Written by T and i to Campbell Scott, CNN
Expatriates have been influential in many aspects of British history, from courtly love to modern race relations. But the best part? They were also crucial to an elite group of aristocrats that lasted into the 20th century.
1 / 5 – Punishment Mills
In the early 18th century, Henry VIII introduced Punishment Mills , which served to discipline the male and female underclass. The structure followed the sado-masochistic game of torture set by the authors of the erotic “Savage in Law” , a book made popular by small, young British women who loved the boobalicious sex depicted in illustrations. Fashionable wealthy unmarried young women stripped naked with blood on their hands and feet (clearly meant to suggest the feckless penchants of disreputable women) then tied to tree trunks where they remained for days.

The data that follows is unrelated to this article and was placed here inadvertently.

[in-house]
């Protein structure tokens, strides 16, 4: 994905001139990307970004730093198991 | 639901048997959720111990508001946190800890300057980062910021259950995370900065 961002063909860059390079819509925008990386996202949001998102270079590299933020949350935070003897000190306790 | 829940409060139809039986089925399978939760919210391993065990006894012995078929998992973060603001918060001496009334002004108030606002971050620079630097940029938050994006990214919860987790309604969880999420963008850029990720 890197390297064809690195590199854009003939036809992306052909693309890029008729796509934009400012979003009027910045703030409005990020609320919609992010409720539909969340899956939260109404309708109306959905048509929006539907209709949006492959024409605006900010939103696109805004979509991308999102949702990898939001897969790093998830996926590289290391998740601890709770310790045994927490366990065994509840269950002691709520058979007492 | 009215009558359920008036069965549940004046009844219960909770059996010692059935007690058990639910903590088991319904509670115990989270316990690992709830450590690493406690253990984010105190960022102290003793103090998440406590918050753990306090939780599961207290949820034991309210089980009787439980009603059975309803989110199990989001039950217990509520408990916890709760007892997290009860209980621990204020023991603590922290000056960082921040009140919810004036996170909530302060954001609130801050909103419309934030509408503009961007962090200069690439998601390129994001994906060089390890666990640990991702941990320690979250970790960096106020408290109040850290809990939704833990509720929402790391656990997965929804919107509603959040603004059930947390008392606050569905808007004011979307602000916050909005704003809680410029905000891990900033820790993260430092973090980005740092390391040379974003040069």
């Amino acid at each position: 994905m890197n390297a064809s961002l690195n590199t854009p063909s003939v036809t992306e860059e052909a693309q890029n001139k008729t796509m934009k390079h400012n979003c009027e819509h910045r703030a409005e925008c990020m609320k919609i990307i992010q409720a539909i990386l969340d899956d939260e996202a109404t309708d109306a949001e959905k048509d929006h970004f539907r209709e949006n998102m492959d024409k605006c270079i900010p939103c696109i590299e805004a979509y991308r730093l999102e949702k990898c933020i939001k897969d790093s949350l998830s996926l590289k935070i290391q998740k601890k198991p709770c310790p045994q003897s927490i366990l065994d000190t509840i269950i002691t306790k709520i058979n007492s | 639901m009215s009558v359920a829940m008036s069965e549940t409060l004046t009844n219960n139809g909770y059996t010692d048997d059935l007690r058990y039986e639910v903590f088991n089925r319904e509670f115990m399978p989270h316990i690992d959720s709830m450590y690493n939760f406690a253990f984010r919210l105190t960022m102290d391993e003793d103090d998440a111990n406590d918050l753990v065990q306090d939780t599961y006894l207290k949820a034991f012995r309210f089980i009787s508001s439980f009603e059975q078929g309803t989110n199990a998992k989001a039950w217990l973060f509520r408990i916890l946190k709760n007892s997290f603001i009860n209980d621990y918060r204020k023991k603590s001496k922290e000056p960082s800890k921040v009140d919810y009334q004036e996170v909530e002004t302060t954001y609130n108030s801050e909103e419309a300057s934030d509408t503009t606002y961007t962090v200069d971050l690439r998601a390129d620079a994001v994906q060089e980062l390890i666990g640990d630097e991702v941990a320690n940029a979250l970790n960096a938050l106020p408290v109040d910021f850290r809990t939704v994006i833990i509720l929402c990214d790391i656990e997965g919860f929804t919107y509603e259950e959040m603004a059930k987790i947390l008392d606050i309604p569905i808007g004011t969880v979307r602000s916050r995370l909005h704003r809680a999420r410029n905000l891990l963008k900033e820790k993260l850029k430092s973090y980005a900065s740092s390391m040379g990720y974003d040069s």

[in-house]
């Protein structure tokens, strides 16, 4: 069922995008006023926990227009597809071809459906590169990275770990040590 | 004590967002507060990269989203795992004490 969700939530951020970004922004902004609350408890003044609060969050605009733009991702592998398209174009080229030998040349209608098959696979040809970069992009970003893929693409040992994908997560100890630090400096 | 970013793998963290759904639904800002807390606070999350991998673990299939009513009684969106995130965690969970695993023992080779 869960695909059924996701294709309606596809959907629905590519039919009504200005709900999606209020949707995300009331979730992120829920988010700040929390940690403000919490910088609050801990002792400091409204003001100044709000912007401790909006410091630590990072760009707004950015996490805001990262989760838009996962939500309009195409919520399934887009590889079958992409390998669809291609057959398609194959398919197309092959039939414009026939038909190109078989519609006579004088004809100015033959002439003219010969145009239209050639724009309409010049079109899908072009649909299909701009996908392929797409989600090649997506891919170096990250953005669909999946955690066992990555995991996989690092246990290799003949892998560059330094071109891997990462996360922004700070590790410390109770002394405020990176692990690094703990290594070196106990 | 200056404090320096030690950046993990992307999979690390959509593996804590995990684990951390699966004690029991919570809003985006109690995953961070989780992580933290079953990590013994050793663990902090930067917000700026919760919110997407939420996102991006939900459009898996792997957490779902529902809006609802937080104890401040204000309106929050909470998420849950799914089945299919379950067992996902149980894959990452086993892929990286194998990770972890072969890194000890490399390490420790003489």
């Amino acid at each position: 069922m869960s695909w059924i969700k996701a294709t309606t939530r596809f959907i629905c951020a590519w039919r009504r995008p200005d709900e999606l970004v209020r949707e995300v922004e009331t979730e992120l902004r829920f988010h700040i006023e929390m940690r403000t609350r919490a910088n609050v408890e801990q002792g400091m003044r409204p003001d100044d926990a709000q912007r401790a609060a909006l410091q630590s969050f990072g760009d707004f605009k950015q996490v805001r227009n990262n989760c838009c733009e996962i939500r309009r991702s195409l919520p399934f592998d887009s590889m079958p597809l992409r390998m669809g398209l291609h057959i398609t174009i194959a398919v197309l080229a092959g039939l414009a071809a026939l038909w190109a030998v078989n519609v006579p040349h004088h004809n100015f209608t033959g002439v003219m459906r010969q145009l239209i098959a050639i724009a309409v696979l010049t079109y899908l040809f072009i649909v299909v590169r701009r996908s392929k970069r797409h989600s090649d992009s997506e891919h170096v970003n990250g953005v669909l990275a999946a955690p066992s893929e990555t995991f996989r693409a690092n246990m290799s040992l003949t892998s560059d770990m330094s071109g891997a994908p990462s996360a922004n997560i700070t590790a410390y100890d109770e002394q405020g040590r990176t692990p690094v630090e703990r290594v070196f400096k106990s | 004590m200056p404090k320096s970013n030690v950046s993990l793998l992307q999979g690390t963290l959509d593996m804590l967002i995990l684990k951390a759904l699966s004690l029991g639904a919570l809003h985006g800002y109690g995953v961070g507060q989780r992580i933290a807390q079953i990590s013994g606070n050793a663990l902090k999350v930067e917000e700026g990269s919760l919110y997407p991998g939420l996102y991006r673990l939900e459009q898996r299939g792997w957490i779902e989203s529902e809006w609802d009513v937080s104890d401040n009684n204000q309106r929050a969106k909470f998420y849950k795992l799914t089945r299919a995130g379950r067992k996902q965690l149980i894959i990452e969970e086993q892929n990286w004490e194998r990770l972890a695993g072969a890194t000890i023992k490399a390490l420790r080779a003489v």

Henry VIII’s wife Catherine of Aragon had long nails, and men rarely gave the finger. Aspen wine was a marker of wealth and class in Elizabethan England. Credit: Knox Archive/CORBIS
But Britain’s expat elite could travel to Paris and bring unique cultural experiences back to their countrymen. This was especially the case during the 17th and 18th centuries, when affluent French nobles might be deported in revenge for a crime they had committed. The privileged aristocrats stood a better chance of avoiding the deportation than their poor countrymen — so they frequently retired to Britain in search of riches.
Eventually, foreign nationals were able to buy a British passport, becoming a citizen, which came in handy to celebrate aspects of their “native” heritage such as Spam, Champagne and Quantocks. Today’s immigration laws are much more stringent and few foreigners can get British citizenship.